This lack of coupling is consistent with previous work from our laboratory. We had demonstrated a sharp decrease in the expression of pvuIIR in each of four pvuIIC null mutants , including two in-frame (EspI) and two frameshift (ClaI) mutants (two of which were used in the current study). These mutants showed greatly-impaired restriction of infection by unmethylated bacteriophage λ, or of transformation by plasmid DNA, and the in vitro R.PvuII activity was ~104-fold less than in strains that carried the intact parental plasmid. Providing pvuIIC in trans had no effect on the WT strain, but providing it to any of the pvuIIC mutants resulted in full restoration of in vivo or in vitro R.PvuII activity. However boosting transcription of frameshift mutants, that terminate translation ~70 nt upstream of the pvuIIR initiation codon (Figure 3A, and Additional file 1, Figure S1), would not have restored a flow of translating ribosomes to the pvuIIR initiator, so these results conflict with coupling.
C proteins themselves can have regulatory effects at the translational level. In the Eco72I RM system , providing C.Eco72I in trans to eco72IR-lacZ translational fusions restored REase gene expression even when the upstream eco72IC gene included a frameshift mutation. However, in the case of PvuII, neither pvuIIC-lacZ nor pvuIIR-lacZ translational fusions showed substantial effects of supplying C.PvuII in trans.
Hairpins in the RNA that occlude RBSs can reduce translation initiation [45, 47–49], though initiating ribosomes have the capacity to unfold mRNA  and may also be prepositioned to slide into place when an RNA hairpin spontaneously unfolds . In-frame deletions in pvuIIC, that would affect predicted alternative hairpins upstream of pvuIIR and thus alter the availability of the pvuIIR RBS (Figure 7A), had no major effect (Figure 7B, C). However, the hairpins might nonetheless reduce the entry of new ribosomes at the pvuIIR RBS, while not affecting progress of translating ribosomes. Searching for potential RBS-occluding hairpins in other C-dependent R-M systems showed that 9/11 had such hairpins with ΔG values ≤ -4.0 kcal/mol (Additional file 1, Figure S3). For comparison, the equivalent PvuII hairpin has a predicted ΔG of -4.6 kcal/mol.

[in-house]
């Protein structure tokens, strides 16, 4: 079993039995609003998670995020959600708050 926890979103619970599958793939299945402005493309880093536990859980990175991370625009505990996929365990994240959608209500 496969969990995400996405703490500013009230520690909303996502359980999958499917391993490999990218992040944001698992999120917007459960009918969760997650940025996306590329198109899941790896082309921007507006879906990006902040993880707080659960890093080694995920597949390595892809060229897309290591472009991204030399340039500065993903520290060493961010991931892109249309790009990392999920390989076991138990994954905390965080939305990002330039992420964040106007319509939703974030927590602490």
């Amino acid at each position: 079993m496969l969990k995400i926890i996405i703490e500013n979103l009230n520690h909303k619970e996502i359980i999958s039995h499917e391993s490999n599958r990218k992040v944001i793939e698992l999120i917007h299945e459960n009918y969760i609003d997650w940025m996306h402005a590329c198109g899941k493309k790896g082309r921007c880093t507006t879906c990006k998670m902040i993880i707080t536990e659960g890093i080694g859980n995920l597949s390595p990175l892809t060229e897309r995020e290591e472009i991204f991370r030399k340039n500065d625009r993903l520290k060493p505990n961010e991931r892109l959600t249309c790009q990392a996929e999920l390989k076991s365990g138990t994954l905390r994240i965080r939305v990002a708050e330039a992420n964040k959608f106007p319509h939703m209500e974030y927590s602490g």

The genes for RM systems are often associated with mobile genetic elements, and temporal control is critical following the entry of these genes into a new cell, to avoid restriction of the host's chromosome. The role of translation-level regulation in this process has not been well studied. In examining the PvuII RM system, we found that translation of the downstream REase gene (pvuIIR) is independent of that of the upstream gene for the autogenous activator/repressor (pvuIIC), at least under the conditions used. This independence was despite the overlapping genes and the presence of putative RNA hairpins involving the pvuIIR RBS. This suggests that the temporal control of PvuII transcription , together with the repair capabilities of the bacteria [55–57], is sufficiently robust to protect the new host cell following PvuII gene transfer.
Cloning and generation of mutants
Plasmids used in this study
WT pvuIIC gene with its own promoter, ΔpvuIIM,
ΔpvuIIR; TetR, pACYC177
pDK200 with pvuIIC- Esp19 in-frame insertion
pDK200 with pvuIIC- Esp33 in-frame insertion
pDK200 with pvuIIC- Cla35 frameshift mutation
WT PvuII R-M system; AmpR, pBR322
pPvuIIRM3.4 with pvuIIC- Esp19 in-frame insertion
Plasmid from ATCC (#87200) used to create translational fusions, to lacZ; AmpR, pMB1 origin
For this study, DNAs from WT pvuIIC, mutant Esp19 (with insertion of a leucine codon) and mutant Cla35 (frameshift insertion), were purified using the QIAprep plasmid kit (Qiagen, Germantown, MD). Oligonucleotide primers were purchased from Integrated DNA technology company (IDT, Coralville, IA). The amplified region began upstream of the pvuIIC ATG initiator and ended a few codons into pvuIIR (including the entire overlap between pvuIIC and pvuIIR, ~285 bp). High fidelity Pfx polymerase (New England Biolabs, Ipswich, MA) was used to amplify the fragment, which was then purified using a Qiagen gel extraction kit.
The amplified fragments were cloned into TOPO 2.1 vector (Invitrogen, Carlsbad, CA), and ligation products were used to transform TOP-10 chemically competent E. coli (Invitrogen). Transformants were plated onto LB agar with 100 μg/ml ampicillin. Colonies were inoculated into LB broth with appropriate antibiotics, and clones demonstrating the expected restriction pattern were confirmed by sequencing.
LacZ translational fusions
Inserts from sequence confirmed clones in TOPO 2.1 were again amplified using a second set of primers (black arrows in Figure 3A). The secondary amplification began with 'TG' of the ATG initiator of pvuIIC at the 5' end, and extended into pvuIIR (downstream of the pvuIIC termination codon). An EcoRI site was added to the 3' end of the insert. Plasmid pPvuIIRM3.4 carries the WT PvuII RM system in vector pBR322 , and pvuIIC contains unique restriction sites (ClaI and EspI/BlpI) that were used to generate mutants  (Figure 3A). Wild type and mutant versions of pPvuIIRM3.4 were used as templates. The amplified segments were cloned in-frame with lacZ in vector pLEX3B . PCR amplification used high fidelity Pfx polymerase (New England Biolabs). The EcoRI digested fragment was purified by electrophoresis and the Qiagen gel extraction kit. A similar protocol was followed for all three mutants and the wild type.